The UK government will ensure that lawmakers remain accessible to the public following the killing of Conservative MP Sir David Amess by a suspected terrorist, Home Secretary Priti Patel said on Oct. 17.
Amess, a 69-year-old MP for Southend West, was fatally stabbed on Oct. 15 at Belfairs Methodist Church in the English town of Leigh-on-Sea. He was holding a so-called constituency surgery, which is held regularly by elected politicians so their constituents can meet and speak with them.
A 25-year-old man was arrested at the scene and is being held under the Terrorism Act.
Speaking to Sky News’s “Trevor Phillips On Sunday” program, Patel said she didn’t believe the murder of Amess should change the relationship between MPs and their constituents.
“I’ve been a member of Parliament for just over 10 years and we are part of the fabric, the DNA of society, our democracy, freedom, the chance for people to engage with us,” she said.
“We have all changed our ways of working because of changing concerns, threats in society,” Patel said, following the murder of Labour MP Jo Cox in 2016.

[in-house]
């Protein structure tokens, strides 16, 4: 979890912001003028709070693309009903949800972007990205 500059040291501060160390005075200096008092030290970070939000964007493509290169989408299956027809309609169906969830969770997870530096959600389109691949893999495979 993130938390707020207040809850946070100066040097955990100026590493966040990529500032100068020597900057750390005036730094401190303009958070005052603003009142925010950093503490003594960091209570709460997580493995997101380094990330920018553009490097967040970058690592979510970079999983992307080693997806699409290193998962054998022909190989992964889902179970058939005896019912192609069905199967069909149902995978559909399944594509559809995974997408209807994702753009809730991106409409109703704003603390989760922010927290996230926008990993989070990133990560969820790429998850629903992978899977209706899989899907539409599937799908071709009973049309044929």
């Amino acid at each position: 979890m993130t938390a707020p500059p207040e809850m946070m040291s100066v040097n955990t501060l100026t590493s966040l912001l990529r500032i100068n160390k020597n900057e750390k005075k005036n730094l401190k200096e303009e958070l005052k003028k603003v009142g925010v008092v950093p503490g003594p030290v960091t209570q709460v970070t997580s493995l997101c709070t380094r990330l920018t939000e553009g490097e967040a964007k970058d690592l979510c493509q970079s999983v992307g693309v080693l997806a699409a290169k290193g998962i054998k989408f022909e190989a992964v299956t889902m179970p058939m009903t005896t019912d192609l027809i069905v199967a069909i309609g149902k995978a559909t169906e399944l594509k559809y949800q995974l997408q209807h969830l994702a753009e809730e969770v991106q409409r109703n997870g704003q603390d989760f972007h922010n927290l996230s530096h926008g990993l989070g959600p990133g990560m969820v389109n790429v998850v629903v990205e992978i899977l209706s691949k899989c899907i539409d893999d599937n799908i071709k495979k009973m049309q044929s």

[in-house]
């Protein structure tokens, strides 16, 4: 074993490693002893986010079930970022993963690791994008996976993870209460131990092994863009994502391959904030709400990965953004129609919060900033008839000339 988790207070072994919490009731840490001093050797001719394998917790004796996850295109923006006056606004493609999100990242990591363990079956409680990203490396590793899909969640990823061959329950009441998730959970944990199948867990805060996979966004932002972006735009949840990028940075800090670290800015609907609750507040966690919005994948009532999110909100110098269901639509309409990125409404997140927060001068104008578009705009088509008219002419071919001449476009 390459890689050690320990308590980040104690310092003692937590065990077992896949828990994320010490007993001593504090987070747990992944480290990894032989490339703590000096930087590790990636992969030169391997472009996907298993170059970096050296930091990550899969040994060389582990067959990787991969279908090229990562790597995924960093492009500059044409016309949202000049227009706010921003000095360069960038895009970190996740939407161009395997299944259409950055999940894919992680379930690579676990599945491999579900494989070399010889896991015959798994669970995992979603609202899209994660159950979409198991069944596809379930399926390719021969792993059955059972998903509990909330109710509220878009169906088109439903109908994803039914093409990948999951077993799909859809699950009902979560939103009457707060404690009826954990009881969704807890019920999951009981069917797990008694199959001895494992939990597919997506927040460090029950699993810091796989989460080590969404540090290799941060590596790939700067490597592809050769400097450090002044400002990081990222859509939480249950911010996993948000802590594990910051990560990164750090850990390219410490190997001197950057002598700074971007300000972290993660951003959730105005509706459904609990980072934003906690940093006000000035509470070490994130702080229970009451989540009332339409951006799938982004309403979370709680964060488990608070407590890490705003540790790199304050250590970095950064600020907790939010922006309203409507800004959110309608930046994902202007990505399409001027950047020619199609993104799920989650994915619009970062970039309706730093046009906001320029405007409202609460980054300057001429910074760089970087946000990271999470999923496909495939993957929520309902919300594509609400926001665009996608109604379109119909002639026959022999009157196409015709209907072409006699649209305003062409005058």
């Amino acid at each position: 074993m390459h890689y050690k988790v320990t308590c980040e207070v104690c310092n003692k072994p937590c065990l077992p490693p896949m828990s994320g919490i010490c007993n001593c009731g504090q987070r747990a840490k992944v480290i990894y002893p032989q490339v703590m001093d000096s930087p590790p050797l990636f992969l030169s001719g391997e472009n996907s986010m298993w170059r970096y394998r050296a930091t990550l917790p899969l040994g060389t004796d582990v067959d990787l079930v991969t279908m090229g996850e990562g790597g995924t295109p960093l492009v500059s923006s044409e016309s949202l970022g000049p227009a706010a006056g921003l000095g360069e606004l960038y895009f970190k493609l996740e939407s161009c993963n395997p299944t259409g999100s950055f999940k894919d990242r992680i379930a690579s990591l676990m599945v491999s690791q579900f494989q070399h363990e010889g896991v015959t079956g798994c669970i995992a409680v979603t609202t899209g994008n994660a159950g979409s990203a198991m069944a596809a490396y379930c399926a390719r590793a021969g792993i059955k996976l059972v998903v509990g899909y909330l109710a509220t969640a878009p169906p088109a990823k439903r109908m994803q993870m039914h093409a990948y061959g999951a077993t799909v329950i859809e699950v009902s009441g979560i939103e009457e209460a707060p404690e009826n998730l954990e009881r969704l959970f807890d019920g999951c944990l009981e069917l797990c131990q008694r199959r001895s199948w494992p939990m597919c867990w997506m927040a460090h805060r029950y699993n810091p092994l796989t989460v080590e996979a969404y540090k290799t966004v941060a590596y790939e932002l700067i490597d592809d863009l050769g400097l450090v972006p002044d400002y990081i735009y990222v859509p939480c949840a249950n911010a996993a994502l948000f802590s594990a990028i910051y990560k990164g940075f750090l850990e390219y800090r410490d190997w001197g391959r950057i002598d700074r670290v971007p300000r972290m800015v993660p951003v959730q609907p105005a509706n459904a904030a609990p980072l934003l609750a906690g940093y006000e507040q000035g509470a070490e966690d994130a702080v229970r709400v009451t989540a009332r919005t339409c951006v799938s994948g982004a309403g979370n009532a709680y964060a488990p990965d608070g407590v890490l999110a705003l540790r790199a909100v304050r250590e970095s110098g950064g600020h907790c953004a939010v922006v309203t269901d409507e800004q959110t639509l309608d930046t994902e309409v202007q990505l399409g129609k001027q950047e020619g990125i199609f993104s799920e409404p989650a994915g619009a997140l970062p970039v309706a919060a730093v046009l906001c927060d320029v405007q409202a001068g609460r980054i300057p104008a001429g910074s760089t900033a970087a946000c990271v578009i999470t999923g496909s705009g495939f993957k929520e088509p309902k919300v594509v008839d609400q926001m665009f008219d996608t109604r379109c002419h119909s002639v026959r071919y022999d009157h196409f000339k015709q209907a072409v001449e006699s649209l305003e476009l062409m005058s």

“This should never ever break that link between an elected representative and their democratic role, responsibility, and duty to the people who elected them.”
Patel said “practical measures” were already being taken to “close any gaps” around the safety of MPs and politicians.
She said MPs were being asked to share their whereabouts with police as part of increasing their security.
“We are making sure that members of Parliament have the confidence to go around in their constituencies and having that advice from police and security about how to keep themselves safe,” Patel said.
Labour’s shadow foreign secretary Lisa Nandy said she wasn’t sure that the threat to MPs could ever be eliminated.
“MPs are well known in our constituencies, people tend to know where we live, we are out and about, we’re normal human beings, we go out and about on the weekends and go to the local shops,” Nandy told Sky News.
She said increasing security at the surgeries is a good idea, because the meetings “can become a magnet for people who want to come and cause trouble.”
Former Prime Minister Gordon Brown said the Oct. 15 fatal attack must not result in democracy being “diminished.”
“This is an attack on our democracy, so the answer cannot be less democracy,” he told Sky News.